Arsenal left Turf Moor with a solitary point as Granit Xhaka’s mistake gifted Burnley a goal they held onto to inflict further damage on the Gunners’ faltering Premier League campaign.
There are times when it all clicks. Newcastle, Leeds and Leicester were prime examples. Then there are the other occasions, such as Burnley on Saturday, where Arsenal’s lack of ruthlessness again costs them dearly.
Bukayo Saka was guilty of spurning a fine opportunity in the first half, while Thomas Partey had a decent oppening to score his first Arsenal goal even if the chance wasn’t as clear. And then umpteen other chances went begging after the break, including a remarkable miss from Nicolas Pepe with the ball yearning to be caressed or walloped..
Where the vast improvements have been made are in between both boxes. Structurally Arteta has got Arsenal playing a more diverse yet also pre-planned brand of football, one that is creating chances when none were forthcoming earlier in the season. There is a blueprint for how the team should attack but it allows for individual flair to add spark in the final third.
Arsenal were left to rue more missed chances against Burnley as they recorded a disappointing 1-1 draw in the Premier League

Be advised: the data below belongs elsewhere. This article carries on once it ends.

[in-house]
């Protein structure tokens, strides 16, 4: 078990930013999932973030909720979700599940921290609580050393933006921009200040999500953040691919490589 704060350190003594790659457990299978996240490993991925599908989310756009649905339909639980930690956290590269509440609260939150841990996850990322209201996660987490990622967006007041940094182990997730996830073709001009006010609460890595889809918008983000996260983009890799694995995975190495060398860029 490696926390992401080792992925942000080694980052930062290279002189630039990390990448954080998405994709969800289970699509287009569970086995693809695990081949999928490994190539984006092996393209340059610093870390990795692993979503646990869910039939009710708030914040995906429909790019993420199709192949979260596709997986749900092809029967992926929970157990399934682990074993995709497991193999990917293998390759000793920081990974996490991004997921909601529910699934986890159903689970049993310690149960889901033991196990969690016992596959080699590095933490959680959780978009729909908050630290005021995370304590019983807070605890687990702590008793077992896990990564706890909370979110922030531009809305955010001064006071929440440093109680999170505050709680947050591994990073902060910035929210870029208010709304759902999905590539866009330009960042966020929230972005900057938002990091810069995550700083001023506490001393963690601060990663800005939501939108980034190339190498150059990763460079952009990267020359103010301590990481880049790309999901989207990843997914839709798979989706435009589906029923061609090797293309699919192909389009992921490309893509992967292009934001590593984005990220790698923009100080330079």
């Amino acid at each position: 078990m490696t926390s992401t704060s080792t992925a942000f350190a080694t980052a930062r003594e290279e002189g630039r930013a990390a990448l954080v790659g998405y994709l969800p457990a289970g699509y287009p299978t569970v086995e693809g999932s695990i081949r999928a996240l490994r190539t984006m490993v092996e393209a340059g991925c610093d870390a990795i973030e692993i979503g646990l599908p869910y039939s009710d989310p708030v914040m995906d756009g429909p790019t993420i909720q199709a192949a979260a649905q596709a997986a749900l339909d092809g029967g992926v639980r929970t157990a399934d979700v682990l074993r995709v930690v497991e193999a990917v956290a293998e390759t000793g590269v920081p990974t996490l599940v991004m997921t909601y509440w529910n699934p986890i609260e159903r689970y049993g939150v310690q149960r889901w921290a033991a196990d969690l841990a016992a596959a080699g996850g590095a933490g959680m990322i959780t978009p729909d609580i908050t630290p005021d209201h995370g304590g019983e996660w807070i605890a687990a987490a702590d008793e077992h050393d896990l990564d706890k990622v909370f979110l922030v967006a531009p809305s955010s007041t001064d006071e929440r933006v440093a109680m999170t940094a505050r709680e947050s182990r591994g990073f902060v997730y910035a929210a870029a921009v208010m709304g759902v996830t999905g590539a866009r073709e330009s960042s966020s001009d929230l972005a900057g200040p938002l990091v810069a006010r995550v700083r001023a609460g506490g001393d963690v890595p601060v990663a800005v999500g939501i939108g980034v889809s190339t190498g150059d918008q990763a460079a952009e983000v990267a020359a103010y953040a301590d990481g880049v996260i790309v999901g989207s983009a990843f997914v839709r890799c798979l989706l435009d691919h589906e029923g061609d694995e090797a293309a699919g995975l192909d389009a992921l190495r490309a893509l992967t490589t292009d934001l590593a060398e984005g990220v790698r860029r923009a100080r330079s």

Furthermore, the periods of games where Arsenal are in control are being extended, and not just for the sake of keep-ball, but with actual purpose. There is threat. However, in both boxes the mistakes remain prevalent and passing up chances to score and put games to bed remains are profoundly worrying trait to this side.
By being so wasteful when in the ascendancy, the errors that cause immeasurable irritation are exacerbated to extreme levels. Granit Xhaka’s mistake could have happened and still been bemoaned, but it wouldn’t have been catastrophic if Arsenal were two goals to the good. There are numerous examples of similar scenarios this season.
Away from home is where it’s been worst, with recent examples at Wolves and Aston Villa those freshest in the memory.
Arteta spoke recently about his side being ‘far away’ from where he wants them to be and decision-making in and around the opposition box is a vital ingredient to that. Much of that can be coached, while other elements are instinctive.
There is method in every motion, and you wonder if that is impacting some of the decision-making. In being too rigid, the spontaneity and individualism might become an after-thought. The players are becoming guilty of odd choices in the final actions and that, coupled with their own uninfluenced decisions, is contributing to this sobering lack of bite.
A considerable work in progress as Olympiacos looms.